The title might sound a little bit dramatic and it might raise a few questions for the reader, but I don’t think I’m being over dramatic. I think that false teaching really is a Trojan horse because people use the same language and yet mean different things.
People can entertain false teaching because it is often surrounded by hype. It might attract people, but does it really teach them the truth? Or are we letting in teaching that could be potentially dangerous to people within our congregations, teaching that could lead people to believe lies about the Bible and about God?
To be able to spot a false teacher you need to know your Bible, think through every word and watch people’s lives. Preachers and teachers are not perfect, they teach the Bible and call Christians to live by it but they are not teaching as the ‘finished product’. Every time we hear someone teaching from the Bible we need to test what they say, use our spiritual discernment and common sense to check that they are teaching God’s Word correctly.
So why am I saying that false teaching can be a Trojan horse? For a number of reasons.
The first is that church leaders might not know about it, but many church members are listening to well-known false teachers. So many people can get pulled into false teaching because the leaders of the movements can be very charismatic characters. They can be the nice people who appear to be ‘accepting’ and who seem to be teaching God’s Word. However, if you look into what they are teaching it can be a different story, often the message of the Bible is changed, or toned down, to accommodate the culture of today. People change the meaning of the Bible and they make it sound intelligent and plausible by quoting from the original texts or from the culture of the time. But in actual fact they are making the Bible more comfortable, making Christianity more like the world. They are trying to be hip and trendy and false teachers are trying to make the Bible less offensive. False Teaching is a Trojan horse because it might already be in the pew.
The second sign that false teaching might already be present in churches is because it can be an influence behind some of the songs that we sing. Singing is very important. When Christians sing they are praising God and encouraging each other. Congregational singing has both a vertical and horizontal element to it. The words that we sing are very important. We wouldn’t want to have a conversation about God and not be pulled up by someone if we said something wrong, would we? We wouldn’t want to hear a preacher say something that goes beyond what the Bible teaches, would we? We wouldn’t want to sign our names on a dotted line unless we fully grasped what we were signing up to, right? But when it comes to singing, people often don’t think through the lyrics, they often don’t question if a song is in line with the Bible, and they don’t always check the background or the influences behind the song. Therefore, there are many good churches and many wonderful Christians who are singing material that is wrong and teaches wrong theology. Songs can sound nice and be theologically incorrect, but songs can also sound terrible and be theologically correct. We should strive to have the best of both, we should sing well because it is an important part of our congregational life but we should also sing good and solid truth. People will often forget the sermon, they will often forget the readings, but generally they will remember the songs that were sung last Sunday and they’ll be humming them all week.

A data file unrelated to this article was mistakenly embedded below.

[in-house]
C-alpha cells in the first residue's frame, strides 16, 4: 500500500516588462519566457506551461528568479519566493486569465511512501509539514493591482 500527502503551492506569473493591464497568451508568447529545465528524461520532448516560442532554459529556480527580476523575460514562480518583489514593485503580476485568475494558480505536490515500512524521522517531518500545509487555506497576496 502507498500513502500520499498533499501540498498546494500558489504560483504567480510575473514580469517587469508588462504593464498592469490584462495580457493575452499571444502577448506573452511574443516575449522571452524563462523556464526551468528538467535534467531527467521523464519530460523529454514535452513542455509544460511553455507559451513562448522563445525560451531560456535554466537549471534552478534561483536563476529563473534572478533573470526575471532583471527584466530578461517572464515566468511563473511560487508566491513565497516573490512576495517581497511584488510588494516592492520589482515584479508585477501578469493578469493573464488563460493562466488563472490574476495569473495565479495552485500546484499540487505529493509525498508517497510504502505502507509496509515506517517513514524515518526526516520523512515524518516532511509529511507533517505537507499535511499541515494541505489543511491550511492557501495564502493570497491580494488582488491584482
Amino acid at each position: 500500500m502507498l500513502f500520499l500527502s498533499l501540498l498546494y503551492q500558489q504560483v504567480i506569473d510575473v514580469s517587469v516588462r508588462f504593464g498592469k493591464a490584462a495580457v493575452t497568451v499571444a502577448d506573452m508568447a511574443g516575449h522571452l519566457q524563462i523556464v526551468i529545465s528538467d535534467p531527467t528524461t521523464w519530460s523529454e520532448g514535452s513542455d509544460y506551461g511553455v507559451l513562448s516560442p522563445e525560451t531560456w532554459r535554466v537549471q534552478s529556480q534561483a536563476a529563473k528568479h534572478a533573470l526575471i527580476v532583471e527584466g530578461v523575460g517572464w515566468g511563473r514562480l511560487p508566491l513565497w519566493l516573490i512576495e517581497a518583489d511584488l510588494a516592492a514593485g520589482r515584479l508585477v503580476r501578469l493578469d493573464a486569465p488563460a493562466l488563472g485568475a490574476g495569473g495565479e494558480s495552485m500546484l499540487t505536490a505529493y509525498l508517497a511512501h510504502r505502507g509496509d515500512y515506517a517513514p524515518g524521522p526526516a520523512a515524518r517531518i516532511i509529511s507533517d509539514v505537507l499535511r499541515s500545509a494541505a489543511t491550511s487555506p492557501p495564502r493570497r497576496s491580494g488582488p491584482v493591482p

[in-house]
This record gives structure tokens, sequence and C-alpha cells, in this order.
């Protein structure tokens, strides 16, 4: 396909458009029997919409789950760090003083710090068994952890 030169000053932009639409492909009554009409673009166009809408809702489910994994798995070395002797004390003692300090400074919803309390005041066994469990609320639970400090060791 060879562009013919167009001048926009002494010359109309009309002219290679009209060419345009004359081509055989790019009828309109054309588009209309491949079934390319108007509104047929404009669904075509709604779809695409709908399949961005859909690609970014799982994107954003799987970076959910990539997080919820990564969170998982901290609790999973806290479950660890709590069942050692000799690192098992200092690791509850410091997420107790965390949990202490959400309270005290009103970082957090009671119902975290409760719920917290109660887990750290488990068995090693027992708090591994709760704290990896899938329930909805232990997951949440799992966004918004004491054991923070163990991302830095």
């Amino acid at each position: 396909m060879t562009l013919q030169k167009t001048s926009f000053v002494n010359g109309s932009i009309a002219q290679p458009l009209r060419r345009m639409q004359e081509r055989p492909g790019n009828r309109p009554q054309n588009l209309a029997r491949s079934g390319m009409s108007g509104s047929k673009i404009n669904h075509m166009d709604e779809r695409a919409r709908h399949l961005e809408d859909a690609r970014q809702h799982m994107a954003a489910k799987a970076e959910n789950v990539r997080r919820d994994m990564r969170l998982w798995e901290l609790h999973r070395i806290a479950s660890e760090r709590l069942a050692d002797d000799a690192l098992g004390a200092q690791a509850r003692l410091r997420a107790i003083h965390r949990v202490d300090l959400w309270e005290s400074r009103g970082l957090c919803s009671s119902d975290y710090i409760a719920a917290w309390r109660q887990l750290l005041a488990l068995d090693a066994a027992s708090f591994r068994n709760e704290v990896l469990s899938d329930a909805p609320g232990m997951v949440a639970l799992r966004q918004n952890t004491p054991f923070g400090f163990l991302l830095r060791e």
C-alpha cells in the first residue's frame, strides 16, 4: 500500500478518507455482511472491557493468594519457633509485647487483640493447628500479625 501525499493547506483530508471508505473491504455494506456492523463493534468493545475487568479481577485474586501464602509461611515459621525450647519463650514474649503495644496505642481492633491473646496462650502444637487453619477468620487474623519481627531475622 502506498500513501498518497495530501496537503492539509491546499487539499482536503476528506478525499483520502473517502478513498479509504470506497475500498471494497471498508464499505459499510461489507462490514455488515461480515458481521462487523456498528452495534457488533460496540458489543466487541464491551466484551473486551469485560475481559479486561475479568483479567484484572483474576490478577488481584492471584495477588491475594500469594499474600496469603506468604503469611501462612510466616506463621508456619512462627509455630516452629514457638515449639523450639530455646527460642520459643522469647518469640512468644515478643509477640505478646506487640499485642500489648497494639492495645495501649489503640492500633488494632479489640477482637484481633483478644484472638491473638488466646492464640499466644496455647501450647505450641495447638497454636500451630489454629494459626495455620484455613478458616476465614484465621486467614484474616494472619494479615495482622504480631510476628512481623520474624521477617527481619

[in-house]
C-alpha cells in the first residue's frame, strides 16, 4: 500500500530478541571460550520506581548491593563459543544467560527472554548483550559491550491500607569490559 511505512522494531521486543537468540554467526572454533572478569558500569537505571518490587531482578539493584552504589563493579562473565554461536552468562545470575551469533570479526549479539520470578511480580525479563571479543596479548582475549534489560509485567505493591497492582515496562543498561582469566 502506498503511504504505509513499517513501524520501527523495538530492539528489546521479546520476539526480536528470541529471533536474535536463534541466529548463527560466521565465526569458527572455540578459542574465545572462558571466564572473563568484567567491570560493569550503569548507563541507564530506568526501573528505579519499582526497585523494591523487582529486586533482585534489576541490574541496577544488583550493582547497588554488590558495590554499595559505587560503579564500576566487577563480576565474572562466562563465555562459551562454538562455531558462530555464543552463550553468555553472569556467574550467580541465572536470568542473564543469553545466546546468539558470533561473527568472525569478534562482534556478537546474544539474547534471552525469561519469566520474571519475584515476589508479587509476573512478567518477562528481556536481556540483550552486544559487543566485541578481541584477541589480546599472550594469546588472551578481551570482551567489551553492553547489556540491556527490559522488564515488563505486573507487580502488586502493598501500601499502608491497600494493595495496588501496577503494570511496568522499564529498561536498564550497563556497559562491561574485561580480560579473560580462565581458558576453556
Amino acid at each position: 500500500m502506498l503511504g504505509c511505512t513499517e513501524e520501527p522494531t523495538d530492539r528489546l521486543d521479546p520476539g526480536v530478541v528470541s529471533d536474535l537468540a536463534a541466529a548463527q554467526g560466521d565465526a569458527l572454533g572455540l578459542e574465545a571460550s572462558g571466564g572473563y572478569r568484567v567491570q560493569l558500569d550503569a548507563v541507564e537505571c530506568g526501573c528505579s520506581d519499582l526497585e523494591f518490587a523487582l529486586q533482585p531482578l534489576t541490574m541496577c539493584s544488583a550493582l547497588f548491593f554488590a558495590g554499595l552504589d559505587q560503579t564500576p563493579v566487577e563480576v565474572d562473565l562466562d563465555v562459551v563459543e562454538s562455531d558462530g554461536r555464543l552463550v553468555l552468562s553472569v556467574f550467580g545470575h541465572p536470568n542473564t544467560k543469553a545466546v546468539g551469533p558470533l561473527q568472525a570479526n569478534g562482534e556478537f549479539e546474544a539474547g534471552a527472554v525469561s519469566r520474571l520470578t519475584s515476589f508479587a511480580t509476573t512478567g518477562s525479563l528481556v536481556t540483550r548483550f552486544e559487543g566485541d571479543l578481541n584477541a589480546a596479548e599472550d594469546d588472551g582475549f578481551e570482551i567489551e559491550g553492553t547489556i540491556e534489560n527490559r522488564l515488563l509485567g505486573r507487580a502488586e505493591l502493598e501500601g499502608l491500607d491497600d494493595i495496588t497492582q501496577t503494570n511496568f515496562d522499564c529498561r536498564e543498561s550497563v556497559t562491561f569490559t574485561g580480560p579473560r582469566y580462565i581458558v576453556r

The third sign that false teaching is a Trojan horse is because it often goes unchecked. When people warn others about a particular person’s teaching, a particular ministry or a particular theology they can be met with “who are you to judge, how do you know what is right?” We can know what is right because God has revealed the truth to us in His Word, the Bible. Nobody should enjoy pointing out false teachers and warning people to stay away from such teaching, it should never be done out of a mocking attitude. But every time we hear false teaching, or see it in a person’s life (be it in their speech, their songs, or their bookshelf) we should warn them out of a love for their own spiritual growth.
An attitude to false teachers, that I’ve seen quite a lot, is that you just take the good stuff and leave the bad, that you listen to the truth and let the rest go. How exactly does that help? I don’t see Scripture telling me to flirt with false teaching or to listen to someone and just take the good and leave the bad. The Bible tells us to be on our guard, to set our minds on the things above, to grow in our maturity and understanding. How can we do that if we waste our time having to sift through chaff for a kernel of truth?
Truth should be the determining factor in everything that we do, we should not entertain false teaching because we should constantly be striving to teach Biblical truth, act in a way that glorifies God and promote the true gospel and teaching of God’s Word.
Emotionalism is no substitute for truth.
Charismatic, self-help, ‘Do better and believe in yourself’ teaching is no substitute for the Word of God that transforms lives.
Be aware that false teaching is out there, it can look harmless but it is dangerous! It can hurt people and it can cause people to doubt truth. Let’s stick with the Bible!
2 thoughts on “The Trojan horse of false teaching…”
Very interesting and needs a lot of rereading and taking to heart
I’m glad it was thought provoking